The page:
The practical short term effect of not having taxpayer standing is that there are several things that the State can do with impunity simply because no one has standing to challenge them in court. Of course, if the State decides that they are going to do a thing, there are very few people on this earth with the power to stop them, and as far as I know all of people are other States with very little incentive to do so. Luckily for us, the State likes to maintain a facade of legitimacy and non-violence. As it stands the State will generally* back down under its own rules as long as it doesn’t stand to loose something more valuable than perceived legitimacy. *Offer not valid in Southern rural towns. Enacting taxpayer standing will not only prevent the State from wasting money in specific instances where people sue for injunctions, it will make them hesitant to waste money illegally in the first place. It will only waste stolen money legally. The proposed amendment applies to ALL illegal spending of stolen funds, not just unconstitutional spending of illegal funds. In my opinion the State will be sufficiently deterred from illegally spending stolen funds, which will in turn provide less incentive for them to steal as much money. The opinion of productive people being stolen from will have to hold at least some value when the State weighs decisions.

These are beneficial results and would put New Hampshire in a near unique position regarding this issue. (It seems that two other states have at least some form of taxpayer standing, but I’m not going to vouch for that without thoroughly researching it.) I do not believe that we will ever be able to “vote the State away” or otherwise successfully ask it nicely to go home and quit oppressing people. However, that does not mean the the position of non-aggressors can not be improved via the political process. In my opinion, the long-term cultural and perception effects are much more important. Granting taxpayer status is something of an admission on the State’s part that it is indebted to tax victims. It reveals part of the nature of the State. The reason the US Supreme Court got rid of it was not only so that the State could do what it wanted without the aggravation of additional lawsuits; it was because dismissing tax victims as significant entities that have a steak in the operations of the State, the State can further obscure what it actually is. The people paying, however unwillingly, are not significant players under the law- there are various and complicated groups of supposed protectors, scholars, and protected classes. Taxpayer status brings to light who pays the bills- actual tax victims, not metaphysical powers. If society is consciously clear on who pays the bills, people are more likely, though not guaranteed, to change their opinions on some policy. I understand that people are cognitively aware of where tax funds come from. But the reality of the situation is deliberately obscured by layers of metaphysical claims about the State, and I believe that being more direct about the reality of the situation would be helpful.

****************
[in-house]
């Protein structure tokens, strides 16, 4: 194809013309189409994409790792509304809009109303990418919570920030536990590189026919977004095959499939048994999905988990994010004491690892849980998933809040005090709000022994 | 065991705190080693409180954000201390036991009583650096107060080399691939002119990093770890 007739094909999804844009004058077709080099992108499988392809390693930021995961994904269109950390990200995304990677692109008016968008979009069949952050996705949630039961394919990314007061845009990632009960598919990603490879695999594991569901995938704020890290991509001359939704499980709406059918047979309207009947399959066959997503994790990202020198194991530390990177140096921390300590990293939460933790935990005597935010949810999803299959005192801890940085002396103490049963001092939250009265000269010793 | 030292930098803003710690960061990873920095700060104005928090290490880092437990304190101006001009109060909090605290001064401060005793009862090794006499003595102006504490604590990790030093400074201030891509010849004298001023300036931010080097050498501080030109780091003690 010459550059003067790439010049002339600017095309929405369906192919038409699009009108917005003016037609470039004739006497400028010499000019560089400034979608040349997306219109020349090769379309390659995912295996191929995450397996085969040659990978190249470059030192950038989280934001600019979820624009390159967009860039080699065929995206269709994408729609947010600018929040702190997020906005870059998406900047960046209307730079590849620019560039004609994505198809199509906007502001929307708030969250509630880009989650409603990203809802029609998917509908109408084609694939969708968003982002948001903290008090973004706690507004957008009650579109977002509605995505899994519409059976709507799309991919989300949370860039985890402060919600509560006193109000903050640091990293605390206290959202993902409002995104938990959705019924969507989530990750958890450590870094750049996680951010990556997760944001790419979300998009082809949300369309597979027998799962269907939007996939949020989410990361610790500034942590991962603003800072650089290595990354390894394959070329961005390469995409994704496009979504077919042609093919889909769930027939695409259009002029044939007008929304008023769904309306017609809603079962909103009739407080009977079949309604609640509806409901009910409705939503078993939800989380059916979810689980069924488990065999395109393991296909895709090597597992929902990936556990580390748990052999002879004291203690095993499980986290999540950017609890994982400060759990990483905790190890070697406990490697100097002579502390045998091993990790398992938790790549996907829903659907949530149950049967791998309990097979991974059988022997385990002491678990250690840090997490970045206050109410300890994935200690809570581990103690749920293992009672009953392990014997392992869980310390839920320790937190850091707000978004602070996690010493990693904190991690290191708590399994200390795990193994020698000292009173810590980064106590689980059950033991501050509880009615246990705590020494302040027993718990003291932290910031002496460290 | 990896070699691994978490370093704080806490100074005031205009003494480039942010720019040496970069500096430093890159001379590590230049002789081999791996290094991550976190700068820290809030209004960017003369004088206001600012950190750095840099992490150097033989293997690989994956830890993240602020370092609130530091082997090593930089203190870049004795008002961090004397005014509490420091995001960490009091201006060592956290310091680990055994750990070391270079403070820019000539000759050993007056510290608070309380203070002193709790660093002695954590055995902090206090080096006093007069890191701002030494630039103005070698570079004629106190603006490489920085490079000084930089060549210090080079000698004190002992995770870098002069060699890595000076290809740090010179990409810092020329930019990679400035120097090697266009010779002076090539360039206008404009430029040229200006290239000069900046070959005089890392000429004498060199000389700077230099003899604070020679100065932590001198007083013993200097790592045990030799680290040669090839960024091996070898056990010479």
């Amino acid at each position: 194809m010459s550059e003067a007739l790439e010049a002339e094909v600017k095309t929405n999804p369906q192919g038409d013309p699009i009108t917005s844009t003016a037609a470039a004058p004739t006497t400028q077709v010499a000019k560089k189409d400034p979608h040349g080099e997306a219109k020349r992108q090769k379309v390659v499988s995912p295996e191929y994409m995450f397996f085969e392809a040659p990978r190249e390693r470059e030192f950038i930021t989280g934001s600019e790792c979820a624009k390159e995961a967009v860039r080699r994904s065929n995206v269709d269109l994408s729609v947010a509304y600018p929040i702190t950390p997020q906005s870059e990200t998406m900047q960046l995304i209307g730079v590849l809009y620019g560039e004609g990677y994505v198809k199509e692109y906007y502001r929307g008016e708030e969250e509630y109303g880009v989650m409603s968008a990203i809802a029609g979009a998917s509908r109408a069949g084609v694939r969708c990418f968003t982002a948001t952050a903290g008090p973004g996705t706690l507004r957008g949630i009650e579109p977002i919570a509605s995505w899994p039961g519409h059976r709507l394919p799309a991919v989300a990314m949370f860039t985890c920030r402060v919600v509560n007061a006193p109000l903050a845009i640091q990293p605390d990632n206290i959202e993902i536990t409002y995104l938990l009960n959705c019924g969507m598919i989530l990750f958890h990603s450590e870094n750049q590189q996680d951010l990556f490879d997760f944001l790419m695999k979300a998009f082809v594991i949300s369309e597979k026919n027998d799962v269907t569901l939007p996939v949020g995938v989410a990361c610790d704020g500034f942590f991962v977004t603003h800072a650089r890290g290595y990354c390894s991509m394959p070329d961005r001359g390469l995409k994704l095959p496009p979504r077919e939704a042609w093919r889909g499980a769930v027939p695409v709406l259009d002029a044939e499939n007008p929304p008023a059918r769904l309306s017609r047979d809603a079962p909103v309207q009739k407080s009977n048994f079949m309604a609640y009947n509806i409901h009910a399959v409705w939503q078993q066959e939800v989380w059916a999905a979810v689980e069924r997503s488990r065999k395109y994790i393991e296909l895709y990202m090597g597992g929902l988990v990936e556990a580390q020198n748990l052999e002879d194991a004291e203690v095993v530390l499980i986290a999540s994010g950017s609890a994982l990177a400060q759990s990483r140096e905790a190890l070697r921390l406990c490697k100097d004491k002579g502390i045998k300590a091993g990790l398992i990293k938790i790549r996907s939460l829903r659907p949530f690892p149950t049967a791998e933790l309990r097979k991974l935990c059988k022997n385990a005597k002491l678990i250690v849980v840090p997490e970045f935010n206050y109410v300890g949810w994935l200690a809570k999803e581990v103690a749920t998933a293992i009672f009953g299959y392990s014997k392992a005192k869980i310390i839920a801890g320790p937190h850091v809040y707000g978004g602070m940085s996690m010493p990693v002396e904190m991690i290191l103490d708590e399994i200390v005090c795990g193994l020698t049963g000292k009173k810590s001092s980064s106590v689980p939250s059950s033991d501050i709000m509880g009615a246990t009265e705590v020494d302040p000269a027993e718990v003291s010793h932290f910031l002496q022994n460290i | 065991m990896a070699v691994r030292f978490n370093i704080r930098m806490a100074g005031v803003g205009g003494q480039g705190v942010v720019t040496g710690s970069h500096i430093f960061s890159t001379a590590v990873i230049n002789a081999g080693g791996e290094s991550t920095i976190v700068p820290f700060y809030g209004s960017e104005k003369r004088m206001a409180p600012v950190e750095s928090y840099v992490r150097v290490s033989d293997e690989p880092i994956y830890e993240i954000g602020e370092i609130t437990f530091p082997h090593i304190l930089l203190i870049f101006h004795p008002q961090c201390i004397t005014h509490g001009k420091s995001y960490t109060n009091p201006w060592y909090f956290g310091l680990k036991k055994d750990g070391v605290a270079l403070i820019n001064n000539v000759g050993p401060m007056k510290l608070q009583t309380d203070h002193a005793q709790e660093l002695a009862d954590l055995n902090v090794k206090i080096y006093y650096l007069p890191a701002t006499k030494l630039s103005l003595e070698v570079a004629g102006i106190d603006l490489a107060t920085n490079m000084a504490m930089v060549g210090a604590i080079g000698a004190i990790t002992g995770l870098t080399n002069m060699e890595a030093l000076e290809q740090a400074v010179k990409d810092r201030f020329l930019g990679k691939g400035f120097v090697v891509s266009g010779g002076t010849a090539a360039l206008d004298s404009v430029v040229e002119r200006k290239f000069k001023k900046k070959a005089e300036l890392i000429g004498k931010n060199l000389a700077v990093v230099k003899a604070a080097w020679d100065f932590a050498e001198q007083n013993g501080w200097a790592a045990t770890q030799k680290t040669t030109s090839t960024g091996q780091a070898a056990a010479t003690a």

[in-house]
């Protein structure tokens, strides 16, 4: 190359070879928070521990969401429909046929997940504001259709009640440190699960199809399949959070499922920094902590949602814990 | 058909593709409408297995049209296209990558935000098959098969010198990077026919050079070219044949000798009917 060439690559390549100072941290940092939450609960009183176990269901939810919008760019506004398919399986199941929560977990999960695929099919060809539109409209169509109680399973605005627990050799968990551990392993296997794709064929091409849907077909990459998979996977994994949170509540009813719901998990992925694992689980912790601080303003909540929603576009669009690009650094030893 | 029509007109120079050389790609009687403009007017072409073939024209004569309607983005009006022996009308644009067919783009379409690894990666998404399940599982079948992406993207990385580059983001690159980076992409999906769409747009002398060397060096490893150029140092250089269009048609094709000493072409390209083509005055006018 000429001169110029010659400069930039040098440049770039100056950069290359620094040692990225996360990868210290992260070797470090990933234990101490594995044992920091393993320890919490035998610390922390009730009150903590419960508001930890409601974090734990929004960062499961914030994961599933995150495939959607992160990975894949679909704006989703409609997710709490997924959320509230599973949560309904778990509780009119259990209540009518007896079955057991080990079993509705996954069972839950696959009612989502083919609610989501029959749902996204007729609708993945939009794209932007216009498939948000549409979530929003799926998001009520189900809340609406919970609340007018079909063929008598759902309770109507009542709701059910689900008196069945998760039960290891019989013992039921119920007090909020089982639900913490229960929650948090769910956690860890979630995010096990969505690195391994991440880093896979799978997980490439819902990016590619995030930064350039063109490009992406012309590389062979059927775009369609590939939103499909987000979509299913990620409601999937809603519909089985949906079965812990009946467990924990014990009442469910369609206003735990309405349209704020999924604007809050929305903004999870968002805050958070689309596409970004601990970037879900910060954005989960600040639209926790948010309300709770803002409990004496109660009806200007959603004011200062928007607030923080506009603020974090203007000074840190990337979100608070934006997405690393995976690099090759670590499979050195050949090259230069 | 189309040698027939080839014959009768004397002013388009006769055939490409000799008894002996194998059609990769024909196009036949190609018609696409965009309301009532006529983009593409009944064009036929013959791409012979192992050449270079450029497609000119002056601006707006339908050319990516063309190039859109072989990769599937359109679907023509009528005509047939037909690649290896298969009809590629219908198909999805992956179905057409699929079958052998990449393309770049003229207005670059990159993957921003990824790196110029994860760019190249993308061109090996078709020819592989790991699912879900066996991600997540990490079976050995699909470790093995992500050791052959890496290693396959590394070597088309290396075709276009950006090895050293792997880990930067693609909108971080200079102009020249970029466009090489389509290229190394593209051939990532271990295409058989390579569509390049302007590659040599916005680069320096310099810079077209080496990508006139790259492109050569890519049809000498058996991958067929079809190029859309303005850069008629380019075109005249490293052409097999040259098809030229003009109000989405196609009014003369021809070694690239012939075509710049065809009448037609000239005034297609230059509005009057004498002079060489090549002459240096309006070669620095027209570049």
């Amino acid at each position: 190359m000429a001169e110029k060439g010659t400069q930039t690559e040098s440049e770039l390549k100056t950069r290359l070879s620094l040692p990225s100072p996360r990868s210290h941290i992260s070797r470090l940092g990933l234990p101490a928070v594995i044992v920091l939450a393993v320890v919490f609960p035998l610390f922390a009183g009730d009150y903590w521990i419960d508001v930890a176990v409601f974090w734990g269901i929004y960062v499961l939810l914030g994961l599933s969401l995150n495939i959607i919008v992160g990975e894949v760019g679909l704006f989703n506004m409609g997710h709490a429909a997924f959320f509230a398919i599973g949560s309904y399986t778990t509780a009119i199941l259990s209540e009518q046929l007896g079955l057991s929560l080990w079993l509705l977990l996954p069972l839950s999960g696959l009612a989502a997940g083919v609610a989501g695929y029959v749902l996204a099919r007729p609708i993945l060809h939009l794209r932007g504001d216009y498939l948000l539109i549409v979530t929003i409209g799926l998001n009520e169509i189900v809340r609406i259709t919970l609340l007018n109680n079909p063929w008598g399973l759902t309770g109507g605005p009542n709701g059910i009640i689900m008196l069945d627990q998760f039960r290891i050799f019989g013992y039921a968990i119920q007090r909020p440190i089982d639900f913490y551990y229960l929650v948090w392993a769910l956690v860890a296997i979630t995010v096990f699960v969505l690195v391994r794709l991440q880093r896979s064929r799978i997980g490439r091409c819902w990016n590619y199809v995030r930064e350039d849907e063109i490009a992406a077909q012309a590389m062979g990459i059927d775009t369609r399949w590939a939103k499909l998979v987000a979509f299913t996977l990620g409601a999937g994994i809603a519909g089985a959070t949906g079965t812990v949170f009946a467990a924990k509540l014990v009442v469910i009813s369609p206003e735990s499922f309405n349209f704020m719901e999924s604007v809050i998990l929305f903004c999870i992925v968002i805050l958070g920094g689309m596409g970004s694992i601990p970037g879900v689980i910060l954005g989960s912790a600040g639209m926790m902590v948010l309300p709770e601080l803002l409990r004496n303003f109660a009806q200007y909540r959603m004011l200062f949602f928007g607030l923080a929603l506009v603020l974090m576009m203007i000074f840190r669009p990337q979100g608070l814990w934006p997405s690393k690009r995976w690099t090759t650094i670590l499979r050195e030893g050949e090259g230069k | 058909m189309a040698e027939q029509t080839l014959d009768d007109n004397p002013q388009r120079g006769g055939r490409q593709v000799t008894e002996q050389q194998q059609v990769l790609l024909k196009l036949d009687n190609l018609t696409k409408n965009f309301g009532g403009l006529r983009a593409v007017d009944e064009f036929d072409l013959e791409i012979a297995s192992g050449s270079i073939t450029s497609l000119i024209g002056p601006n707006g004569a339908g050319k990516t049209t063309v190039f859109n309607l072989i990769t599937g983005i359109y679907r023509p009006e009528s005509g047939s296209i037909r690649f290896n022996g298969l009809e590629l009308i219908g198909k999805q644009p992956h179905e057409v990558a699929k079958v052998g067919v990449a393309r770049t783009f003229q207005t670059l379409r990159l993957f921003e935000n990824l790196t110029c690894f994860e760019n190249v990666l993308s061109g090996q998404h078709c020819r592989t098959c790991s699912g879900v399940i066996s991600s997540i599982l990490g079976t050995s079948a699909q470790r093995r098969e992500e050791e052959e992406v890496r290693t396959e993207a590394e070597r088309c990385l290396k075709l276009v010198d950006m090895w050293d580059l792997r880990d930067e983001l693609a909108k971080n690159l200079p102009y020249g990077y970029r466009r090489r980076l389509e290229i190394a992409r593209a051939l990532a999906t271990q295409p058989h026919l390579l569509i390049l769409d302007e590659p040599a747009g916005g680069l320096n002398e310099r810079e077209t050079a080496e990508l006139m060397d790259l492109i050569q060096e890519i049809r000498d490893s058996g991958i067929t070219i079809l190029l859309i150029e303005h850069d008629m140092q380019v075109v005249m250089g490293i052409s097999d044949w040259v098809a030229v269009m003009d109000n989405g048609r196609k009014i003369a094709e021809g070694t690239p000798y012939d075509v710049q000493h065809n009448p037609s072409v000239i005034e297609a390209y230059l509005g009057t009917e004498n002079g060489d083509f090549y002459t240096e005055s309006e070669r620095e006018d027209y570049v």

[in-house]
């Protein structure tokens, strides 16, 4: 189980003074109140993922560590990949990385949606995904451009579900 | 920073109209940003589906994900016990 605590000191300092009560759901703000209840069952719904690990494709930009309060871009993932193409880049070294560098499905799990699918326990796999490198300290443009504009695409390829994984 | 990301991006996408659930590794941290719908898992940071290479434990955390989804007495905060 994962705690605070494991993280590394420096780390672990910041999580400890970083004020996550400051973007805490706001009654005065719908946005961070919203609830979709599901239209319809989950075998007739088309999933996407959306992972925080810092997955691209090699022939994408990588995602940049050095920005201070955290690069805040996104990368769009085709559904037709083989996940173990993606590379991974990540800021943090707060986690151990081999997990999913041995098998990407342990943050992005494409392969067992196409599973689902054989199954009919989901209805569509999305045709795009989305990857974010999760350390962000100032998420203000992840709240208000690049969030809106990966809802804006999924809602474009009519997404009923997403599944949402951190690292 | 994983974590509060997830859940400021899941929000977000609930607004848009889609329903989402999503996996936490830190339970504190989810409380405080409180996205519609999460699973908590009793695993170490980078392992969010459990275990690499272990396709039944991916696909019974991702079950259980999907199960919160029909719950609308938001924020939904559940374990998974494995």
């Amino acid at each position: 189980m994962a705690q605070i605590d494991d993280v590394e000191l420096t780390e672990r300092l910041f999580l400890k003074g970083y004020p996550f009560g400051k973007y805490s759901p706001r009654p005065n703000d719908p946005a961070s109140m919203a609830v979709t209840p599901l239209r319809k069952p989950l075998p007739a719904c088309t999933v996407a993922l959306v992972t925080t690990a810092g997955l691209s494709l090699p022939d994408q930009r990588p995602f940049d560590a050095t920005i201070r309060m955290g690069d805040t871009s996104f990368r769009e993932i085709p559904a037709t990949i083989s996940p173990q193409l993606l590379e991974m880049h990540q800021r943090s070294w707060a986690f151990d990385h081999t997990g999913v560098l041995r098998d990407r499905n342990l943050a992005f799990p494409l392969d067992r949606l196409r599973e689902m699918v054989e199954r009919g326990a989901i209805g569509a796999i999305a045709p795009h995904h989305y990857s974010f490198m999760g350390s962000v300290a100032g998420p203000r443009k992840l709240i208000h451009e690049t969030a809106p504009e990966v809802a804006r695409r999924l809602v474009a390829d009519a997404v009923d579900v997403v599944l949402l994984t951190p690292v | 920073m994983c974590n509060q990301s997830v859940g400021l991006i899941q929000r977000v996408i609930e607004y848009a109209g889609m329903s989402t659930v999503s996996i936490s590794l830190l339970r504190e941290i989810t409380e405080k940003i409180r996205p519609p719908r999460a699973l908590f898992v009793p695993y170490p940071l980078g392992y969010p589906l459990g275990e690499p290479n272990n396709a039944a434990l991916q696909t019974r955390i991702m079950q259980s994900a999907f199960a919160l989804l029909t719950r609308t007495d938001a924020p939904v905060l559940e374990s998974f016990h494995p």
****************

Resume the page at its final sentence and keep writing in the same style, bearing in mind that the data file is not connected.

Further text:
In addition of the nature of the State being more front and center, my prediction is that in the long-term the State will appear to be more of a fee-for-a-service entity. Stolen fees- yes, wildly immoral services- absolutely, but what it will be less likely to be perceived as is an all-powerful benevolent force of nature that judges wisely and literally can not run out of resources. If the population is forced to be aware of the source of State resources if they choose to be aware of policy, then they will be more aware of the nature of the State. Some people will be less inclined to advocate theft. Some people will be less inclined to trust in the infallible power of the State. The way people think about the State will be shifted, and at the end of the day, that is what “we” need to win.